Of course I’m going to continue to write new manuscripts, send out queries, participate in contests and challenges across the Kid Lit landscape (I can’t wait to share more about my experience with Storystorm and Making Picture Book Magic, both are happening as we speak.) I also still have my other writing gig at Lafayette’s Moms Blog (new post coming Thursday!) It feels great to be here, rambling about writing. I hope that whatever it is you’re doing, as this new year picks up steam, it brings you joy.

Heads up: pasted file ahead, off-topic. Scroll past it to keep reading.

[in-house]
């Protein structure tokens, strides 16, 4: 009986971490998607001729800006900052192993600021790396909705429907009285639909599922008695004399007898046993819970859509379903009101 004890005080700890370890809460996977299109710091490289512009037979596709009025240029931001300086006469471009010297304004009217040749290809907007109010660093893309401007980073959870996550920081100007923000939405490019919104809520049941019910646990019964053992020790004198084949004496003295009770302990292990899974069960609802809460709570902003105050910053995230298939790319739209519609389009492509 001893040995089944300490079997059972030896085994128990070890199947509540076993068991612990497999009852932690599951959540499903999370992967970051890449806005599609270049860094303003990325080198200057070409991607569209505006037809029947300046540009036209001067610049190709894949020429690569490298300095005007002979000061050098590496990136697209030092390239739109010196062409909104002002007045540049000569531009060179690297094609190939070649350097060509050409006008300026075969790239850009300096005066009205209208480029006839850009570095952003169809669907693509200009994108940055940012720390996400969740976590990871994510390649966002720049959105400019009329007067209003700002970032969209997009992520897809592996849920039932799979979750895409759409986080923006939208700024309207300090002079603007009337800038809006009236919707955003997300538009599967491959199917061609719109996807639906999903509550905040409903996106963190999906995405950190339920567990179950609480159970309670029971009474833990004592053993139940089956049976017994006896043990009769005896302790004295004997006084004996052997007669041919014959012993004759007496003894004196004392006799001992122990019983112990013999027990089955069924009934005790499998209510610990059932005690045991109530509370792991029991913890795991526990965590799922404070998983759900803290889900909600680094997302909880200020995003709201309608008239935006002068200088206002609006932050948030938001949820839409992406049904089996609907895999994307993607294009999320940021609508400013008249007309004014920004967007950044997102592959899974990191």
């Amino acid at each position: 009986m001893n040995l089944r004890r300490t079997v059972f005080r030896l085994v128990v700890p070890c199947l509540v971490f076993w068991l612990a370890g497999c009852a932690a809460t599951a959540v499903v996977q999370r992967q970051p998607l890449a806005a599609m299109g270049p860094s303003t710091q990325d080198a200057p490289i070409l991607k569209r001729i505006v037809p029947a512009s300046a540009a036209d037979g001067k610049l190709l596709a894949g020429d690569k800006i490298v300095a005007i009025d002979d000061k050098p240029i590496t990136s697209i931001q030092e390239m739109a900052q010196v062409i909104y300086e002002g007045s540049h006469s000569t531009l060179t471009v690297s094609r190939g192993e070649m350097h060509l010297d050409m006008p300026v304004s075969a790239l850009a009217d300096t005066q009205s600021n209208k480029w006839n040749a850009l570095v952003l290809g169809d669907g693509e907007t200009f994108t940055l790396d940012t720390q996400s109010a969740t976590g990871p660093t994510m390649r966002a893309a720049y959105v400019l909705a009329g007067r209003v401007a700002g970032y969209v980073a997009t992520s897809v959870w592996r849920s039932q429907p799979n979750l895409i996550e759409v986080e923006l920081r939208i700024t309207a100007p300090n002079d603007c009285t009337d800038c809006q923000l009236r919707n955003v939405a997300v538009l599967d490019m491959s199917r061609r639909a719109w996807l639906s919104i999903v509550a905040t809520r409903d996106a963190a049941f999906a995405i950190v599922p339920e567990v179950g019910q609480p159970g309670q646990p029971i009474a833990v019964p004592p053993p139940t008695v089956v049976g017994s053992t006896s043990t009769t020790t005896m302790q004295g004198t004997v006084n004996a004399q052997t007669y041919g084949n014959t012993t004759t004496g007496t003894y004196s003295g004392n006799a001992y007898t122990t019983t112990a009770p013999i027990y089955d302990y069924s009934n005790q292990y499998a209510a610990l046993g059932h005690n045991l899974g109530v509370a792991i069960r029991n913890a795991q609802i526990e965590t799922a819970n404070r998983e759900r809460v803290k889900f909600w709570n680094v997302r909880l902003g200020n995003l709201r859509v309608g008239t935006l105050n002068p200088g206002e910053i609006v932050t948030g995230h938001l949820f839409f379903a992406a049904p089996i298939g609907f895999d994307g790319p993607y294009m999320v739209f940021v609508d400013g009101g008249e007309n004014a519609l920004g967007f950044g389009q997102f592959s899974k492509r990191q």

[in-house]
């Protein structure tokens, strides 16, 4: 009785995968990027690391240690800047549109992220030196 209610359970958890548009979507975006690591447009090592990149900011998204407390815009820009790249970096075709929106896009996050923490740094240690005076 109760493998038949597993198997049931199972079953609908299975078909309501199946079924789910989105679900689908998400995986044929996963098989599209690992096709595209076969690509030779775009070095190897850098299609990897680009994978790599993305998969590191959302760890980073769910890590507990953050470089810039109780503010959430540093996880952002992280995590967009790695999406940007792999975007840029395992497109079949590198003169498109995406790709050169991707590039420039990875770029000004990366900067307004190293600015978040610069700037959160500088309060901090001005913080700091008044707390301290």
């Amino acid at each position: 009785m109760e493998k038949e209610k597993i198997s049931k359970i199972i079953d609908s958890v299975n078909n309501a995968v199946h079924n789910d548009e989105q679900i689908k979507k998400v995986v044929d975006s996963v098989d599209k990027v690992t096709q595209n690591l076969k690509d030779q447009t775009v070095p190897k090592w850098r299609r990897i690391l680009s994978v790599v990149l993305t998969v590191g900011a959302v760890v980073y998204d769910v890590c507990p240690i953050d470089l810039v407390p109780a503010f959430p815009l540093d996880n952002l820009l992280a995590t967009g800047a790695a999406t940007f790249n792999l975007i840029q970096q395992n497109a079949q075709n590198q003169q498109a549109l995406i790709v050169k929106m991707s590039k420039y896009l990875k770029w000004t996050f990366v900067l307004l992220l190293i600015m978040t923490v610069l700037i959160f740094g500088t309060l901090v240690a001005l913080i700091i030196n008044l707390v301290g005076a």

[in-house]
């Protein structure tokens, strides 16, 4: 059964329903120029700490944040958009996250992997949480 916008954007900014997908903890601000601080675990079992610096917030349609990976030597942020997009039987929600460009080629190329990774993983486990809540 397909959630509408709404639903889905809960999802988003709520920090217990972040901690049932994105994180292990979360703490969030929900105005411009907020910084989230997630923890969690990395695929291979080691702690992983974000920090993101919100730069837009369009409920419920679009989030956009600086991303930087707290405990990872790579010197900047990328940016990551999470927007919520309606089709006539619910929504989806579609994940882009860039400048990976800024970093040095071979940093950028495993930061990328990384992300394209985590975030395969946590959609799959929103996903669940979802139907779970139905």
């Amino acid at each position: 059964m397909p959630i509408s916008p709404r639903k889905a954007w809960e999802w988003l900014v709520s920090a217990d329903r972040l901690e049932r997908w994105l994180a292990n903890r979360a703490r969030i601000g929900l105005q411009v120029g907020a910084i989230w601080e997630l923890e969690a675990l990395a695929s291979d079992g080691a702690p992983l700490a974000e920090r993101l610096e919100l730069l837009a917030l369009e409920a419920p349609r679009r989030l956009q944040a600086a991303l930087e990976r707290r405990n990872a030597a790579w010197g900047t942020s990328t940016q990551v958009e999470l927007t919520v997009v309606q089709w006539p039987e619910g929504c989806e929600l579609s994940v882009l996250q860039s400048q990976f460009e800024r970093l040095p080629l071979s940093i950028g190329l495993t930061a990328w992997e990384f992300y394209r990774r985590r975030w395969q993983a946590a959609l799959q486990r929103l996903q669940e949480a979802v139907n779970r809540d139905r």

“The Soul of the World is nourished by people’s happiness.”

 

Thanks for reading, come back anytime!

-JP

I want to write a picture book.

It’s like a craving I can’t satisfy or an itch I can’t scratch. I want to write a new picture book manuscript and I mean I really want to write one. I’ve been keeping my eyes open for untold stories, tending my creative soil, and even invited inspiration over to stay a while. (Or at least as long as it takes to put 500 words to paper.) I have a nice guest room that doubles as my home office, the walls are covered with character studies and there’s a rose bush growing outside the window. I would be a lovely place for inspiration to stay! Bad news is, I’ve got nothing, or as my husband would say “crickets.” I want to write a picture book, but I’m writing a blog post instead.